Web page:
Apr 10, 2020

Deaf intermarriage does not increase the prevalence of deafness alleles

BioRxiv : the Preprint Server for Biology
Derek C BraunM. Gray

Abstract

The idea that deaf intermarriage increases deafness was forcefully pushed in the late 19th century by Alexander Graham Bell, in proceedings published by the National Academy of Sciences. Bell's hypothesis was not supported by a 19th century study by Edward Allen Fay, which was funded by Bell's own organization, the Volta Bureau. The Fay study showed through an analysis of 4,471 deaf marriages that the chances of having deaf children did not increase significantly when both parents were deaf. In light of what appeared to be an increase in non-complementary pairings when a modern dataset of Gallaudet alumni was compared with the 19th century Fay dataset, Bell's argument has been resurrected in the published genetics literature that residential schools for the deaf, which concentrate signing deaf individuals, have promoted assortative mating based on language compatibility. A published report from a computer simulation posits that assortative mating could have increased the frequency of deafness alleles. Because this hypothesis, and the results of that computer simulation, contradict classical models of inbreeding introduced by Fisher and Wright, it is critically important that this hypothesis be thoroughly investigated. In this s...Continue Reading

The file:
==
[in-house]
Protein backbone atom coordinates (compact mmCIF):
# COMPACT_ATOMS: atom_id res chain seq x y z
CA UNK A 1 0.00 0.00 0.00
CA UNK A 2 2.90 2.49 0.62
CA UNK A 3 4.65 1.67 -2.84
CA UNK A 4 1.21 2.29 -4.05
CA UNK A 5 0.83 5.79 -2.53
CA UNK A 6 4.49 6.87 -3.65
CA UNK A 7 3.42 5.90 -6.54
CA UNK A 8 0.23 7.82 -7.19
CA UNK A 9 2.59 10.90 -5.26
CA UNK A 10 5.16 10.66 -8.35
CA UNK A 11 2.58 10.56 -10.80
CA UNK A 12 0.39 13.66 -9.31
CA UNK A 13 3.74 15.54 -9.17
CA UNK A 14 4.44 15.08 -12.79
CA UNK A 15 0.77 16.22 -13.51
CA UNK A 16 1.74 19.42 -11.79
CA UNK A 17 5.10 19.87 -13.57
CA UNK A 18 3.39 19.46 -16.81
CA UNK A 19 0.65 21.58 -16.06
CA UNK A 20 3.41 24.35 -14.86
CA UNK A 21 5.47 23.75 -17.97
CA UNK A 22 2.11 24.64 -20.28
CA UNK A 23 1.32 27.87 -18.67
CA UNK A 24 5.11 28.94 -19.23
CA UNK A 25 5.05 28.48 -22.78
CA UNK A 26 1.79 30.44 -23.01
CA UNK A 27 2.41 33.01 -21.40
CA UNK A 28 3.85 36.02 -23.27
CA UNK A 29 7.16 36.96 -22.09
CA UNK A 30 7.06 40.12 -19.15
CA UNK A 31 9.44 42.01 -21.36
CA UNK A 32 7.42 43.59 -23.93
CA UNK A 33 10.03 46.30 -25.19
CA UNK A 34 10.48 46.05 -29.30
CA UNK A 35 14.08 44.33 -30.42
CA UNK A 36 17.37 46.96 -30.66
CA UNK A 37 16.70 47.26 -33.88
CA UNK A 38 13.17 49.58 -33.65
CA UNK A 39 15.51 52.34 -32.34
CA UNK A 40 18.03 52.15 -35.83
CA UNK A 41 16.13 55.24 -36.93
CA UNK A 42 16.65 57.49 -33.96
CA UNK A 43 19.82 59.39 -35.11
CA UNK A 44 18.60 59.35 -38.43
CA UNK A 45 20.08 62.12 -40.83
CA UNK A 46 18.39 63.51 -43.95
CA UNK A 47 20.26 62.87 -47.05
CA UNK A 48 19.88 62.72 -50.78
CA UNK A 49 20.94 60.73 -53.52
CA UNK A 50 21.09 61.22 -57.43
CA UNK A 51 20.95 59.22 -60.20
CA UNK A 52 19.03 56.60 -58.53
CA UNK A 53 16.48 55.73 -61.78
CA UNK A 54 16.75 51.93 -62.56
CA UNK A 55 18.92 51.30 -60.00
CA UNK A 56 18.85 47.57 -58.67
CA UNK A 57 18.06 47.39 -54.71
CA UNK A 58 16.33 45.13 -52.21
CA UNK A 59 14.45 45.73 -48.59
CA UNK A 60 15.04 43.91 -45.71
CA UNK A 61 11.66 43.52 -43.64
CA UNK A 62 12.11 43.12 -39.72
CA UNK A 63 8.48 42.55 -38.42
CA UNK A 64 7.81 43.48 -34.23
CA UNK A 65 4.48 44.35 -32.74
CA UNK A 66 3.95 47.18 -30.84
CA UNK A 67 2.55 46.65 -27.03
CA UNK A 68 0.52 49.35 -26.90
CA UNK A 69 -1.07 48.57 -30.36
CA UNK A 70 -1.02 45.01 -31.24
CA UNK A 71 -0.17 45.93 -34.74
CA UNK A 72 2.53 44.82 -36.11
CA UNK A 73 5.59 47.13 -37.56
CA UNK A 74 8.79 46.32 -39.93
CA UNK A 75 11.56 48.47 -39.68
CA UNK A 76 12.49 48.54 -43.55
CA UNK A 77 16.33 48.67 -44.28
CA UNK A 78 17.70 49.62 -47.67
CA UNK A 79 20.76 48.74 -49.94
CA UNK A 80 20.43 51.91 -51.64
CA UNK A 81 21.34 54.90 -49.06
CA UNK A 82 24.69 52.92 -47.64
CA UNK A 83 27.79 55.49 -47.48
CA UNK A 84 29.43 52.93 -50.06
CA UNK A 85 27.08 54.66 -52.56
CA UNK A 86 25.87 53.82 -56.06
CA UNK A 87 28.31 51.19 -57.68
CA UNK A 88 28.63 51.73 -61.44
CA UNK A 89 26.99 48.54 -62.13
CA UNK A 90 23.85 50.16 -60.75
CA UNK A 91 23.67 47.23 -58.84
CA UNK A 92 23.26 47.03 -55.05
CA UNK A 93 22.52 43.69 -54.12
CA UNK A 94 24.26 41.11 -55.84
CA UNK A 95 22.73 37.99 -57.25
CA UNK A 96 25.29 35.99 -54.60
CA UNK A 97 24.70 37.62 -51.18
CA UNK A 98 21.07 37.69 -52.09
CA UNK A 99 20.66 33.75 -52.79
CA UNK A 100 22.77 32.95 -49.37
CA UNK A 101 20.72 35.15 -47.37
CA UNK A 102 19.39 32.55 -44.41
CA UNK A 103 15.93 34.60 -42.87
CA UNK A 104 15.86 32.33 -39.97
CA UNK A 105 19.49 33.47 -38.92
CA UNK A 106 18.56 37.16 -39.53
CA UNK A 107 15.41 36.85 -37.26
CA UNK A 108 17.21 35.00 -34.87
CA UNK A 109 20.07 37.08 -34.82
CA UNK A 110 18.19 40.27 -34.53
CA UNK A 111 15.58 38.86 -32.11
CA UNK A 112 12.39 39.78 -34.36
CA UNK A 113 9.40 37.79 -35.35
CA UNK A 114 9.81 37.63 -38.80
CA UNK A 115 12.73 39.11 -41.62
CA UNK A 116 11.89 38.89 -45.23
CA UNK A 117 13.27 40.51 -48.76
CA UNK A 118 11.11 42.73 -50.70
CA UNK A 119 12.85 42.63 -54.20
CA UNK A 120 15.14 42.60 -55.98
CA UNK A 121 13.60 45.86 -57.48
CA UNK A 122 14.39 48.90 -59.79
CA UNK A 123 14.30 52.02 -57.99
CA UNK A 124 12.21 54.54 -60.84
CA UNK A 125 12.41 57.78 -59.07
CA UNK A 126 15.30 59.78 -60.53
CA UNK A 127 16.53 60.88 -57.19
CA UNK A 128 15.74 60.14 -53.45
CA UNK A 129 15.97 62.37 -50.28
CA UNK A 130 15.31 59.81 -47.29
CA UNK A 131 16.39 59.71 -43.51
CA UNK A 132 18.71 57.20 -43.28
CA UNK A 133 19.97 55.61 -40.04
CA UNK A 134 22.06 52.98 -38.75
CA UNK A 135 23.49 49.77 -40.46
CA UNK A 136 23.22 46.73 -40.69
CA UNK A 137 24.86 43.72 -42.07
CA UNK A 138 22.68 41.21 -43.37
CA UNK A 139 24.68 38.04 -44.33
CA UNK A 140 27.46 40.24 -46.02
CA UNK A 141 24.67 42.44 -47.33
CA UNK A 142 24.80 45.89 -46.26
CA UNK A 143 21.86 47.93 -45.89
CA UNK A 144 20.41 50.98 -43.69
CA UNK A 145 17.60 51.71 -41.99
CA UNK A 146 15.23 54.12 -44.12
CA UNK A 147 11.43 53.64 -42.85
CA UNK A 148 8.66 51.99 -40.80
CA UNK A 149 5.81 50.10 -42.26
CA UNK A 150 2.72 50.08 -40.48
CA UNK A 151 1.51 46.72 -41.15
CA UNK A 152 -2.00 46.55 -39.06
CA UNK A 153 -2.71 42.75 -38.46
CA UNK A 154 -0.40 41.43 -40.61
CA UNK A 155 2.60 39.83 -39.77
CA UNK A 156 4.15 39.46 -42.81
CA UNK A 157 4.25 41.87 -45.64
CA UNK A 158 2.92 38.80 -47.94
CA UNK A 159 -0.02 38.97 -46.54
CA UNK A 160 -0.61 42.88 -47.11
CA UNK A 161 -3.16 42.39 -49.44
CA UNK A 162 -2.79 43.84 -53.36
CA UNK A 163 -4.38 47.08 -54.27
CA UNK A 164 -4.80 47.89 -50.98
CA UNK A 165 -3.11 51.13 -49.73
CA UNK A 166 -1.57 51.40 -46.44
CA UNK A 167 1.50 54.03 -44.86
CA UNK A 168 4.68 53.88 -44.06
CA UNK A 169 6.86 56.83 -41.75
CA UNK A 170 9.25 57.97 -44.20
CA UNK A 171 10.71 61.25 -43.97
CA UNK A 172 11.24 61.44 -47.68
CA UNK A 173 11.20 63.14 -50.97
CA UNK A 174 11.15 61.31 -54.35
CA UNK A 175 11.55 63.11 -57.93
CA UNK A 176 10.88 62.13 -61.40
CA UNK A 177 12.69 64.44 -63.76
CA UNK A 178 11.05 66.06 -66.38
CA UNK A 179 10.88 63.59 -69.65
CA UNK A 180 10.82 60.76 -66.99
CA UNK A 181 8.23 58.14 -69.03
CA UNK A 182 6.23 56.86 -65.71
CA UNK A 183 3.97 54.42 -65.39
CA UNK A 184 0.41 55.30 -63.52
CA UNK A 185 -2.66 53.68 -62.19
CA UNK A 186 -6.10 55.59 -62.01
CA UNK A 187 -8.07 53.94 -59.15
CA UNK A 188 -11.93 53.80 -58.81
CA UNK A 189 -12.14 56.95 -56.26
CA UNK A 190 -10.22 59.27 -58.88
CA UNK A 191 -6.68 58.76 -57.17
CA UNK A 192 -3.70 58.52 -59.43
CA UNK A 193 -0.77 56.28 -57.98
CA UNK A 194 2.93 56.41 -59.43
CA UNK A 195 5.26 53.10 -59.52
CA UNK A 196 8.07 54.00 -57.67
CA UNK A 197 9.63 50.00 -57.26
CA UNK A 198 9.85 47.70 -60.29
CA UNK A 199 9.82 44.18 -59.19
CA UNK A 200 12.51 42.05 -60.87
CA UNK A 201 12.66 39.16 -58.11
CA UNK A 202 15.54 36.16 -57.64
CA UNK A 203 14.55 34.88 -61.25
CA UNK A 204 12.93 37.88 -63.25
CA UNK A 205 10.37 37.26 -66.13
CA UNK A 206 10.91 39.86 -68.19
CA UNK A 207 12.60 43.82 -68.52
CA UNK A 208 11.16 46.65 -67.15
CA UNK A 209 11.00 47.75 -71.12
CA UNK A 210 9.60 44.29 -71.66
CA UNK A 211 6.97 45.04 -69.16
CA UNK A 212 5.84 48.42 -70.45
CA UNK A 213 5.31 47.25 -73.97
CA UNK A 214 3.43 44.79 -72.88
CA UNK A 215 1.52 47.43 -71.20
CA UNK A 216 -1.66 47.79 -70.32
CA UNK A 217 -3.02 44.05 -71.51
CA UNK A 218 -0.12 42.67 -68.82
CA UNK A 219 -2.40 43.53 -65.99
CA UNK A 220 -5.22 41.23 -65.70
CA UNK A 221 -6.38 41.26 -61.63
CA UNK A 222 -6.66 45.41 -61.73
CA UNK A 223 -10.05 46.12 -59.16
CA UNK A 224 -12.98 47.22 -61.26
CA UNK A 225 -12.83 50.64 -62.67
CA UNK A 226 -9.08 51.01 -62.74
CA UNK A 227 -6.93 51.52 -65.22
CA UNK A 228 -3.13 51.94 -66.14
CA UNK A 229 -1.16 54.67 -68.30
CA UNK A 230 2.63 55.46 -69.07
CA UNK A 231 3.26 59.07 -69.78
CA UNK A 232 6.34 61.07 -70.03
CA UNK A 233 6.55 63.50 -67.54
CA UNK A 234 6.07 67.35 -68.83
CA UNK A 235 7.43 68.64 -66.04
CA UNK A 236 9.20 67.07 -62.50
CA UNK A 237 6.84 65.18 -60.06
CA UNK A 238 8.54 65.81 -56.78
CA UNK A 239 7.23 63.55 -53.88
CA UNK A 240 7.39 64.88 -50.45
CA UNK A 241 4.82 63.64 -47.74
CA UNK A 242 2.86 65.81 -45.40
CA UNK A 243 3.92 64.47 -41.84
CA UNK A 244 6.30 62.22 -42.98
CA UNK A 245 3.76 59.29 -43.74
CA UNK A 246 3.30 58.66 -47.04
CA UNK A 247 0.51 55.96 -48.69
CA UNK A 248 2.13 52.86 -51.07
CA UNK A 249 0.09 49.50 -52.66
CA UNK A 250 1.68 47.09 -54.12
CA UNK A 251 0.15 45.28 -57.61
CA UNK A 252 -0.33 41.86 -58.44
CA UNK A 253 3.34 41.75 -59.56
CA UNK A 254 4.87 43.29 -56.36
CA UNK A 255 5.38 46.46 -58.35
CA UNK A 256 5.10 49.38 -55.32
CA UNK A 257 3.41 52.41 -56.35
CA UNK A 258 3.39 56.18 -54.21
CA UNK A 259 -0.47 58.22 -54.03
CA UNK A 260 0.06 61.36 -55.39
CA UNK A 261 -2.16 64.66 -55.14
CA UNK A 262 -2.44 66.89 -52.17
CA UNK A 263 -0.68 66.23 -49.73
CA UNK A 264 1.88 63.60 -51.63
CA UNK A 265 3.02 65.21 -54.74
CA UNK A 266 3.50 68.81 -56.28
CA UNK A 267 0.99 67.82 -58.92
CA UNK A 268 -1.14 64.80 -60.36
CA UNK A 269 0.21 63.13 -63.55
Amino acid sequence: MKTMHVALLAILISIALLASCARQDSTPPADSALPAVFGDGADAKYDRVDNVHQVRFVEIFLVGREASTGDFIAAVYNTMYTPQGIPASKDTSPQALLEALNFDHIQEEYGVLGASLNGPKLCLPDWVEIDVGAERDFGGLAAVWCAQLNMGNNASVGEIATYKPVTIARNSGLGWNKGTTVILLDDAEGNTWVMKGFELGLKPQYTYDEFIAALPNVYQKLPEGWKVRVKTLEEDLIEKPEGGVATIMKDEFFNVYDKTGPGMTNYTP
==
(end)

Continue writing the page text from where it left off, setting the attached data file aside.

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Mentioned in this Paper

Univariate Analysis
Biological Neural Networks
Genes
Sexual Dimorphism
Gene Expression
Nuclear mRNA Cis Splicing, via Spliceosome
RNA Splicing
Ontogeny
Drosophila melanogaster
Transcriptome

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